After some modifications, the chart will now look like this.
Showing Category Names and Data Labels on Pie Chart
You can add data labels by following these steps.
- First, select the Pie Chart.
- Then go to the Design tab and in the Chart Layouts group of commands, click on the Quick Layout.
- From the drop-down select the Layout 1 option from the drop-down.
Another creative way we can add data labels on the chart is to use the GETPIVOTDATA function. We shall use the function to pull data from the pivot table.
You’re seeing a pivot table below created from our data.
This pivot table is showing the Sum of Sales, State, and Category wise.
We have placed the State field in the Rows area, the Category field in the Columns area, and the Sales field in the Values area.
Now, let’s look at Excel’s GETPIVOTDATA function.
GETPIVOTDATA syntax: GETPIVOTDATA (data_field, pivot_table, [field1, item1], [field2, item2], …)
A pivot table has only one data_field but it can have any number of other fields.
For the above Pivot Table:
- The data_field is the Sales field
- The other two fields are State and Category.
In the following image, you see I have used a GETPIVOTDATA formula in cell H9:
=GETPIVOTDATA("Sales", A3, "State", H7, "Category", H8)
This formula returns a value of 950 in cell H9.
How does this formula work?
- The data_field argument is the Sales No doubt.
- A3 is a cell reference within the pivot table. It can be any cell reference within a pivot table.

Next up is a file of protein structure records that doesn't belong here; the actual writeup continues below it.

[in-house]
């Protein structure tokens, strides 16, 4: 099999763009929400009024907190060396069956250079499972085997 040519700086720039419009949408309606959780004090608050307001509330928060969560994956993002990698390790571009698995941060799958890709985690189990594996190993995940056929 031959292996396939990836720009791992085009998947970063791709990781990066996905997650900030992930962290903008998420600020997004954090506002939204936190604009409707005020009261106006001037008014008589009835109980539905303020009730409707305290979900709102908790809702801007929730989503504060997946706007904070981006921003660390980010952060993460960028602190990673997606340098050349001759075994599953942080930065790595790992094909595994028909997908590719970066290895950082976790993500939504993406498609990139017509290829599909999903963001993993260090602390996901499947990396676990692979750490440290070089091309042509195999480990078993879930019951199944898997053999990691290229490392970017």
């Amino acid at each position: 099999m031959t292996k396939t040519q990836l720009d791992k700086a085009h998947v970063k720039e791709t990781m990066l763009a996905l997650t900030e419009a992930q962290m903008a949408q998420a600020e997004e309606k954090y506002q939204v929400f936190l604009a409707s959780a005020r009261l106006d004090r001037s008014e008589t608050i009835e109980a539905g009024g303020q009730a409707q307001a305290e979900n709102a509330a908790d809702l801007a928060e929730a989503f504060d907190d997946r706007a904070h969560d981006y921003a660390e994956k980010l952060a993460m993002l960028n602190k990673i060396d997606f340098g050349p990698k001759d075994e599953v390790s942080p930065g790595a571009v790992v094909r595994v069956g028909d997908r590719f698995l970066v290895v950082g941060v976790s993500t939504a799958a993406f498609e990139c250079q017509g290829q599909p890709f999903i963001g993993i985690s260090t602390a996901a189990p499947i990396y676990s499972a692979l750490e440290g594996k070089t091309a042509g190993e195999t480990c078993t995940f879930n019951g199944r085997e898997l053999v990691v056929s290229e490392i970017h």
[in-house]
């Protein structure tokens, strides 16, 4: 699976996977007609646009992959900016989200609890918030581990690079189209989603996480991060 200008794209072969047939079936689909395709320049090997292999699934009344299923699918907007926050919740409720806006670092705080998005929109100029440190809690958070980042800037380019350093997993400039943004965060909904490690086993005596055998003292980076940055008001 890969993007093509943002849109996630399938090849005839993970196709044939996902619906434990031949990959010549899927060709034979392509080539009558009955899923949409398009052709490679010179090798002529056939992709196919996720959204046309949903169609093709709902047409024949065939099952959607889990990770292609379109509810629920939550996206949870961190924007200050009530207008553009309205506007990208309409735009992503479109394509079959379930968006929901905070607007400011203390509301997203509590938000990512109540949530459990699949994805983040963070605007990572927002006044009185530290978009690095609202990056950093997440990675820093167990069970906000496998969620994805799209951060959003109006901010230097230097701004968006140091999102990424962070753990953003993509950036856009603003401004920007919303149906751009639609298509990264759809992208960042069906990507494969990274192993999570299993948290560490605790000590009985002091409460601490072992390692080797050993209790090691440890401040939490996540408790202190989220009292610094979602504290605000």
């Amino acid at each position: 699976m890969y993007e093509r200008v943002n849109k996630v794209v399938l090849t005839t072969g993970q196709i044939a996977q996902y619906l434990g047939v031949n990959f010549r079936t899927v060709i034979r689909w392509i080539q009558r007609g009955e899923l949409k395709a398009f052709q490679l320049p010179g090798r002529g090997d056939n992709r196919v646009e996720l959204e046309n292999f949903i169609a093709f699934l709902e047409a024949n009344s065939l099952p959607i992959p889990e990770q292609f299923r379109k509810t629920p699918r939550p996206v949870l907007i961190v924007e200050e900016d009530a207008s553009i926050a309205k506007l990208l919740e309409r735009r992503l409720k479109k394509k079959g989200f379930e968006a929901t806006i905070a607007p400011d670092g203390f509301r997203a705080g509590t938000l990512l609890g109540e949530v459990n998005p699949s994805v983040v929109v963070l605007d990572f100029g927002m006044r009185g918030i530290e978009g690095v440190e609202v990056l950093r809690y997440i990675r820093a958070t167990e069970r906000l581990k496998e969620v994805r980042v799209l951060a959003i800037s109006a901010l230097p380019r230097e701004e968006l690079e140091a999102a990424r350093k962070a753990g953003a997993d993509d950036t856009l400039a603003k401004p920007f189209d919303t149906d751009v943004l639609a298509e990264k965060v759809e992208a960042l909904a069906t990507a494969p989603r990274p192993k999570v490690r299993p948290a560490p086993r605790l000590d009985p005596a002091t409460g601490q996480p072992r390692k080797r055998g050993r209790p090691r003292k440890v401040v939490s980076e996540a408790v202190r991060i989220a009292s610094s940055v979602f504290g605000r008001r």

- field1, item1 = “State”, H7. You can translate it like Idaho (value of cell H7 is Idaho) item in the State
- field2, item2 = “Category”, H8. It can be translated as Office Supplies (the value of cell H8 is Office Supplies) item in the Category
- The cross-section of the Idaho values and Office Supplies values give us the value of 950.
To Show the Labels:
Using the GETPIVOTDATA function, we show the category names and sales values (% of Total) in some cells (like the following image).
For your understanding, let me explain this formula in cell D4
=A4&" "&TEXT(GETPIVOTDATA("Sales", A3, "Category", A4), "0%")
- A4&” ” part is simple to understand. A cell reference then makes a space in the output.
- Then we used Excel’s TEXT As the value argument of the TEXT function, we have passed the GETPIVOTDATA function and as the format_text argument, we have used this format: “0%”
- The GETPIVOTDATA part is simple to understand. So, I will not explain how the GETPIVOTDATA function works here.
Now, we shall show these data on the chart.
We inserted a Text Box from the Insert tab => Illustrations group of commands => Shapes
Now we insert the Text Box on the chart => Put an equal sign on the Formula Bar and then select cell D4.
If I press Enter, the Text Box will show the value of cell D4.
In the same way, I create other Text Boxes and refer to the relevant cells.
Note: When one Text Box is created, you can make new Text Boxes from this one. This is how you can do it:
- Hover your mouse pointer over the border of the created Text Box and press the Ctrl key on your keyboard. A plus sign will appear.
- Now drag your mouse. You will see a new Text Box (object) is created, drop this newly created Text Box at your preferred place.
So, we are done with the creation of a pie chart that shows dynamically the category-wise sales.
I just change the name of this Pivot Table to PT_CategorySales.
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Step 6: Prepare a Pivot Table for Quarterly Sales
Sometimes, you might want to see the Sales changes in different quarters over the years.
We are going to create a report like the following image.
The image shows the top 15 US States according to Total Sales for different quarters. We have also added sparklines to show the trends in different quarters.